By Dr. Patrick Mahaney, VMD
Lyme disease (Lyme borreliosis) is an infectious disease affecting humans, dogs, cats, and other species. This debilitating illness stems from microscopic bacteria called Borrelia burgdorferi, which is transmitted from the bite of an infected tick into an animal host.
Dogs are more commonly infected with Lyme disease than cats, mostly due to their propensity to get out and about to explore grassy or wooded environments where ticks can lurk on leaves, branches, or blades of grass, and latch on to a dog’s coat as it passes by.
As most cats live either primarily or exclusively indoors, they are generally less affected by Lyme disease. Felines living indoor-outdoor lives are more prone to tick bites and infection with Borrelia burgdorferi.
There are a variety of clinical signs that can be found individually or in combinations. If left untreated, Lyme disease can be fatal.
Lameness (limping) and general problems moving are the most common and sometimes only clinical signs seen in dogs infected with Lyme disease. Shifting leg lameness (i.e., standing with more weight on one limb, then shifting to another limb), exercise intolerance, increased sitting or lying down, or discomfort when an affected joint is taken through range of motion from Lyme-related arthritis (joint inflammation) or myalgia (muscle pain) are all associated with Borrelia burgdorferi infection.
Dogs infected with Lyme disease are more lethargic, which means they will act more tired instead of being awake and energetic. Lethargy occurs as a result of the immune system’s increased efforts to fight the Lyme disease bacteria (Borrelia burgdorferi) through the production of antibodies (immune system proteins) and white blood cells. Body temperature elevation (hyperthermia) is often association with lethargy.
As the immune system of a Lyme disease-infected dog is stimulated to fight infection by Borrelia burgdorferi, hyperthermia occurs. A dog’s normal body temperature ranges between 100 to 102.5 F; Lyme disease leads to intermittent or consistent increases in body temperature.
Associated with hyperthermia can be lethargy, anorexia (lack of appetite), polydipsia (increased water consumption), polyuria (increased urine output), and other signs.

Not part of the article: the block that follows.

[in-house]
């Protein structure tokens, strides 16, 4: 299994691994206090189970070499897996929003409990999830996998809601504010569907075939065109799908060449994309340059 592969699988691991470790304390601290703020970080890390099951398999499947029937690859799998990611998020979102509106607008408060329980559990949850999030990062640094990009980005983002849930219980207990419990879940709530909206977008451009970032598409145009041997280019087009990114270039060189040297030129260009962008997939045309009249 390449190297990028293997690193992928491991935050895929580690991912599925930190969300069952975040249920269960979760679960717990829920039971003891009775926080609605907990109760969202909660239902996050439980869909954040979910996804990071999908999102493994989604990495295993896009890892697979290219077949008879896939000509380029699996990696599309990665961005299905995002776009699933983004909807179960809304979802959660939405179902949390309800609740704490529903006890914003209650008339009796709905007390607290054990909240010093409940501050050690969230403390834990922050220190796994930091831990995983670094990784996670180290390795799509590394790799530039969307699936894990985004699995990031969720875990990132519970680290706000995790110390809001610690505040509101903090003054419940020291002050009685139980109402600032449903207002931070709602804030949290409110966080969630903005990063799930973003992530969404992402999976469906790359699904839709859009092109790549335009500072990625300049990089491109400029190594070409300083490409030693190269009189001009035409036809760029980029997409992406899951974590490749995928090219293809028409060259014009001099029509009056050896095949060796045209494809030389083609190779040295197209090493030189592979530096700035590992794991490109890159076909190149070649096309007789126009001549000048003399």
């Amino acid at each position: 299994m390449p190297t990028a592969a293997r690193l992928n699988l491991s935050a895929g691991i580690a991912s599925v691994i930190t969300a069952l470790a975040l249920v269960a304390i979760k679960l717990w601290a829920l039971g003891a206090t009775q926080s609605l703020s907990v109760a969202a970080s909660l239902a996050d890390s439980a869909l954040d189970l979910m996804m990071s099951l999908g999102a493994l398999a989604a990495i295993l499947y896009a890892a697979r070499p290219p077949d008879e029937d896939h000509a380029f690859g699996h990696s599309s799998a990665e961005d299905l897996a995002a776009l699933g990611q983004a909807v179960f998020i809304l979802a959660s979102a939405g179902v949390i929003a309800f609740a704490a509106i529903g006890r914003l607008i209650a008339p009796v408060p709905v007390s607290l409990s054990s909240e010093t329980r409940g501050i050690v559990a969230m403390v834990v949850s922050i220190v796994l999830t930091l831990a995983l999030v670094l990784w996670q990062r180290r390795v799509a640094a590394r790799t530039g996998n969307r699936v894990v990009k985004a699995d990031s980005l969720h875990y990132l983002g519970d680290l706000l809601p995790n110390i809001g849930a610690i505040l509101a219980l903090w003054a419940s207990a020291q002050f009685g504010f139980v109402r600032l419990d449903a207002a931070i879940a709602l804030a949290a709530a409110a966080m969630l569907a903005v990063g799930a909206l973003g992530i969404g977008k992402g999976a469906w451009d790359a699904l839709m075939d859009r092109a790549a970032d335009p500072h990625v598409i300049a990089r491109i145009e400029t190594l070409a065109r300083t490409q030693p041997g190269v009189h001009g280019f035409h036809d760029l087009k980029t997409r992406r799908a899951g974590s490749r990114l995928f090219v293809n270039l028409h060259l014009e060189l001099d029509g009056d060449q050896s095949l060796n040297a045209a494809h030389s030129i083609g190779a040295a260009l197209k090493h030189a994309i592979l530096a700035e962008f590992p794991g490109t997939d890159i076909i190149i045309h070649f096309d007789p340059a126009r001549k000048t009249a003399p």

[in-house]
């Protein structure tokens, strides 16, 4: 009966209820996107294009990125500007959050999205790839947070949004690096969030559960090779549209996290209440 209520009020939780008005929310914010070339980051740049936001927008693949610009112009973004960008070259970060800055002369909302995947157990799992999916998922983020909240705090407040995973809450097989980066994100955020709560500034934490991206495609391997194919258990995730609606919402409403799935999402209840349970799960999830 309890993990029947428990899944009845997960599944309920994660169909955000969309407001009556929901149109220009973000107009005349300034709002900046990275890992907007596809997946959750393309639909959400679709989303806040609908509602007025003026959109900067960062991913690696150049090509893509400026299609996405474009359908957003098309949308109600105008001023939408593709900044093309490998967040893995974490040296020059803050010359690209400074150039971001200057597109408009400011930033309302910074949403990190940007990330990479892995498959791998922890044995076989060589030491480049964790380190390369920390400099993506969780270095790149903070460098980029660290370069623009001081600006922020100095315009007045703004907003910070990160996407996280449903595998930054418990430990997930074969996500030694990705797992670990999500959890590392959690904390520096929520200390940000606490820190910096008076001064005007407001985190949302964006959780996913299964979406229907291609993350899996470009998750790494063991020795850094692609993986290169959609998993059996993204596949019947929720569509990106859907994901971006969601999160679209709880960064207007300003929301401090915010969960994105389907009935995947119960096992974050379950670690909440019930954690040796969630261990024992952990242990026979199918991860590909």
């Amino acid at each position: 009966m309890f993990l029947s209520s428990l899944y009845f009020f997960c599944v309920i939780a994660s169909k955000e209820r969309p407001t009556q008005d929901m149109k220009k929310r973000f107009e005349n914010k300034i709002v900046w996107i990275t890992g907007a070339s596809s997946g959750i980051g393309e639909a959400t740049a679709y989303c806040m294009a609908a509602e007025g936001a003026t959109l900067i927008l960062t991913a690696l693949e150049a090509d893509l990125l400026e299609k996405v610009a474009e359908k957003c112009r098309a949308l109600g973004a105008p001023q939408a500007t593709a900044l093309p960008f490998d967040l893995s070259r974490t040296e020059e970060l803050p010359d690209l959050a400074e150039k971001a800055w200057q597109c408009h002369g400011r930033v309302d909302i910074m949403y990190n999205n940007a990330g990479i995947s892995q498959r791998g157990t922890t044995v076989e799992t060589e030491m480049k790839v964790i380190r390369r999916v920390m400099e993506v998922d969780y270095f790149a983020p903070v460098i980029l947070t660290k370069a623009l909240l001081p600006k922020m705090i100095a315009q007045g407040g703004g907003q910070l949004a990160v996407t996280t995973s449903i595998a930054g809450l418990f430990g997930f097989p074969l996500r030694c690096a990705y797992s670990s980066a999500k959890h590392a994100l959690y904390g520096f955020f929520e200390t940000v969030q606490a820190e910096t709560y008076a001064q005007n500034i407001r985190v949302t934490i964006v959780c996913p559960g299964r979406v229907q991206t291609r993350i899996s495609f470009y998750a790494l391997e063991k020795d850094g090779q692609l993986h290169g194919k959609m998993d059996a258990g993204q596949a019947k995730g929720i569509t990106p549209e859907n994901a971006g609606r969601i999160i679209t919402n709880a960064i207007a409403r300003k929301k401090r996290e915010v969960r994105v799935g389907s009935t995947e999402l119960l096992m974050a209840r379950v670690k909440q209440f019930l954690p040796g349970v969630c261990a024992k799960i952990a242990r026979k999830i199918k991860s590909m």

Lyme disease causes anorexia, which can manifest as a decreased appetite to the degree that substantially less food is consumed, or all meals or treats may be completely refused.
Anorexia can be caused by hyperthermia (elevated body temperature), arthritis (joint inflammation), myalgia (muscle pain), renal (kidney) failure, or other ailments associated with infection by Borrelia burgdorferi.
Besides eating less or refusing food, dogs infected with Lyme disease can have other digestive tract upset such as emesis (vomit) or diarrhea related to hyperthermia, renal failure, or other health problems.
While an elevated body temperature (hyperthermia) commonly causes dogs to drink more water (polydypsia), kidney failure occurring secondary to Lyme-disease infection can also stimulate water consumption. More water going in leads to increased urine output (polydypsia).
Failing kidneys have a reduced ability to concentrate urine. Ultimately, this failure prompts the affected dog to drink more water as the body tries to excrete the toxins from the blood that would otherwise normally be filtered by the kidney into urine.
Untreated Lyme disease can result in kidney (renal) failure, and eventually, death.
Dogs infected by Lyme disease may also show symptoms of muscle and joint soreness (arthritis), and if left untreated, may suffer from multiple organ system damage, such as the kidneys, liver, and others.